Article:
Across Europe there are artist resources in each country, probably such an exhaustive number exist in each country and each major city, that it is pointless to list them all here. Look them up on a need to know basis when you are there and reap the benefits of the insider knowledge you gain and the networking opportunities found. They are priceless.

Alchemy And Evolution In Art #2

Career challenges will be things that you begin to look forward to instead of things you dread and avoid. No longer will you undermine your success. The art revelations and insights will naturally bring success, where your own personal reflections and vision will clear obstacles & provide direction. You will most importantly remember to breathe as you have your own unique personal experience & insights and develop your central artistic concerns with the confidence you always wanted and somewhere know you always had.

Central Artistic Concerns #2

Central concerns of my work now exemplify my commitment as an artist to express contemporary social and environmental concerns. At the same time, I’m sharing a positive message about beauty and the aesthetic experience. I am also offering examples of detritus re-cycle and re-use. I hope that this work encourages those who experience it to look at the environment in creative ways.

Art Experiences And Insights #6

The culmination of this maturation and the epiphanies around my work in the form of dramatic re-assessments in my aesthetic vision sent me later looking for driftwood on a shoreline in Victoria, which then directed me to this exciting new medium of found objects. It’s not necessary for all artists to have to experience such a dramatic incident as having a fire in a studio to bring about a major change in their outlook on life. Some artists instinctively do this in the process of their work in the studio. This is how it happened for me and it left an indelible imprint, which has continued to this day.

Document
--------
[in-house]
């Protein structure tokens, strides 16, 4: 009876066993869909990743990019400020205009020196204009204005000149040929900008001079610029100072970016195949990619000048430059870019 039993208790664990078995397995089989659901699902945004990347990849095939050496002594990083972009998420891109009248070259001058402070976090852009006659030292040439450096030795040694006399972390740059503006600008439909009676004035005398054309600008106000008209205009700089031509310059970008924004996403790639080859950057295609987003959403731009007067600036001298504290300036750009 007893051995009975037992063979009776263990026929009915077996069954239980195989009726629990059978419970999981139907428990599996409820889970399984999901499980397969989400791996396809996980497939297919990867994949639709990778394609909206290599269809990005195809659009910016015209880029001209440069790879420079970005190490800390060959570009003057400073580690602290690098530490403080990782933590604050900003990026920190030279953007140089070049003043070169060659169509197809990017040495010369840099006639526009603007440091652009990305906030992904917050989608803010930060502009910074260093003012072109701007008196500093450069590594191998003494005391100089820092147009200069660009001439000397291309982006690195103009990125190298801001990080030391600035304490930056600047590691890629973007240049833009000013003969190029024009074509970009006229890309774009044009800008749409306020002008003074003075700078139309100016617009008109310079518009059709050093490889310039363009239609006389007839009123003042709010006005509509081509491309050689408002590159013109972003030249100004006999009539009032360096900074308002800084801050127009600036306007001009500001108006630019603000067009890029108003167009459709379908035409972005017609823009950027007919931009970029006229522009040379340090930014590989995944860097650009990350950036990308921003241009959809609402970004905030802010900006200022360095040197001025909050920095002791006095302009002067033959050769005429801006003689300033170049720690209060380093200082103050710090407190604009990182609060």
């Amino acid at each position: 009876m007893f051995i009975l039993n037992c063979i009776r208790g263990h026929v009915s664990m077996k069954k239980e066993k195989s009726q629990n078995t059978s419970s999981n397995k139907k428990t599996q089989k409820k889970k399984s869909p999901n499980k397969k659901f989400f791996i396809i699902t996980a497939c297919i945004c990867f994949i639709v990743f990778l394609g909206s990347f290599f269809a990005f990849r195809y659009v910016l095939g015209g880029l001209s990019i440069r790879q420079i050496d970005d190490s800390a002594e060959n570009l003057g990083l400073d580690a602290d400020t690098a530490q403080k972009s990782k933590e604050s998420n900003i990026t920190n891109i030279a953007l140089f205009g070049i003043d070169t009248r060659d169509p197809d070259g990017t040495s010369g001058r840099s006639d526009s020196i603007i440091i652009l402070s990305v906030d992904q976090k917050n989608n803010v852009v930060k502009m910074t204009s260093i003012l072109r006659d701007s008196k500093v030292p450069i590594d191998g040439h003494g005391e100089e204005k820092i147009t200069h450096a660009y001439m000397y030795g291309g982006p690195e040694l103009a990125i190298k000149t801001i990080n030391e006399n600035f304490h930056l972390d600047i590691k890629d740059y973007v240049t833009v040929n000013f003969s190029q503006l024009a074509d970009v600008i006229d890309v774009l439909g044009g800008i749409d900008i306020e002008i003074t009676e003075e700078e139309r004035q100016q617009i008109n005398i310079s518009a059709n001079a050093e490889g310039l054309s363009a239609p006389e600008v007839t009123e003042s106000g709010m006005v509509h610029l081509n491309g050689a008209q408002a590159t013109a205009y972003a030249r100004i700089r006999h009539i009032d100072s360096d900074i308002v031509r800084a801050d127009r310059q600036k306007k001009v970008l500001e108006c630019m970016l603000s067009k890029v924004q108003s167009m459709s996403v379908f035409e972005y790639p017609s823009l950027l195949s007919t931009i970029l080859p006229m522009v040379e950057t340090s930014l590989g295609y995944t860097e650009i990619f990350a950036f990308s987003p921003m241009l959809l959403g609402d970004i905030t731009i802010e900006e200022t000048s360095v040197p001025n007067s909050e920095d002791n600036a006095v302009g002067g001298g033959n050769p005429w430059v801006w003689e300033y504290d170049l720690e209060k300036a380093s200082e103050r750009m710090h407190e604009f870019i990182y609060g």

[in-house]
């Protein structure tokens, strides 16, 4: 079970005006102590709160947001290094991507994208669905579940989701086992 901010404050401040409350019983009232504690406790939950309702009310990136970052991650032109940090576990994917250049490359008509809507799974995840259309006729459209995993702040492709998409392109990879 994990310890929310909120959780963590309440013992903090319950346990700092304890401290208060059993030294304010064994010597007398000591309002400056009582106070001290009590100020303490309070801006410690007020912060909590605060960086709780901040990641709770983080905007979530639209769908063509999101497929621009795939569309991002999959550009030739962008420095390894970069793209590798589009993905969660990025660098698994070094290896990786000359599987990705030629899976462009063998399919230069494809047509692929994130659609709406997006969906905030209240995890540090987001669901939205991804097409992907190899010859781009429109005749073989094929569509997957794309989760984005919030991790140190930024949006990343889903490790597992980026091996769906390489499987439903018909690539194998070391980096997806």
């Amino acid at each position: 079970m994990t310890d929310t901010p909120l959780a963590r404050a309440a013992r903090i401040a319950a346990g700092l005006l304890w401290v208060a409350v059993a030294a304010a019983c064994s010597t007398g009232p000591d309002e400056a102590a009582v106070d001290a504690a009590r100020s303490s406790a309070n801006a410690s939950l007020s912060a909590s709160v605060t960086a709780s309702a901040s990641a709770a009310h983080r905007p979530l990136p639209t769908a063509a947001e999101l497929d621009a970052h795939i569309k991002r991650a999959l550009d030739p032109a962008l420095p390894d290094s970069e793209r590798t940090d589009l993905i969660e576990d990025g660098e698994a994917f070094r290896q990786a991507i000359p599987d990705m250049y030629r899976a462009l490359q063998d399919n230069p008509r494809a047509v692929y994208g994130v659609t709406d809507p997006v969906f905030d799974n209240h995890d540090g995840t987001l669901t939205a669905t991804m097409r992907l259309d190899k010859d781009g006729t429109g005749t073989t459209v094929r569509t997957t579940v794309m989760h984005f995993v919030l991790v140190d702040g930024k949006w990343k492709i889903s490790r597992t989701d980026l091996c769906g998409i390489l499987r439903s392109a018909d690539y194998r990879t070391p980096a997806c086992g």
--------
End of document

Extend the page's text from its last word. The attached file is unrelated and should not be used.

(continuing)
Art Experiences And Insights #5

A more complete list should also include American abstract expressionist Jackson Pollock and later Roy Lichtenstein and more recently Jeff Koons, Keith Haring and Jean-Michel Basquiat. I resonate particularly these days with Pat Stiers work, Lynda Benglis and Louise Bourgeois. I was influenced as well by the Australian artists Tony Tuckson, Brett Whiteley and Ian Fairweather, primarily due to the energy that their work conveys.

Reflections On Obstacles #1

At the same time, these occurrences can open doors for a new process of working. When you’re having an exhibition of new work and it doesn’t sell – that can be difficult. Again, I would have to talk about relativity. It’s tough if you don’t sell work at an exhibition, especially if you put a lot of time and money into the show. But that pales in significance when compared to being dealt a bad hand when you least expect it.

Reflections On Direction #3

People would tell me to look at this person’s work or that person’s work. At the time, I decided it was best for me just to continue making my body of work and going into various avenues that it took me and solidified what it was that I was doing with these new materials, instead of looking to other artists for inspiration. This enabled me to create work that was fresh and to make my own mistakes to learn from. My work was not derivative of anyone else’s work. This has always been important for me.

Pin It on Pinterest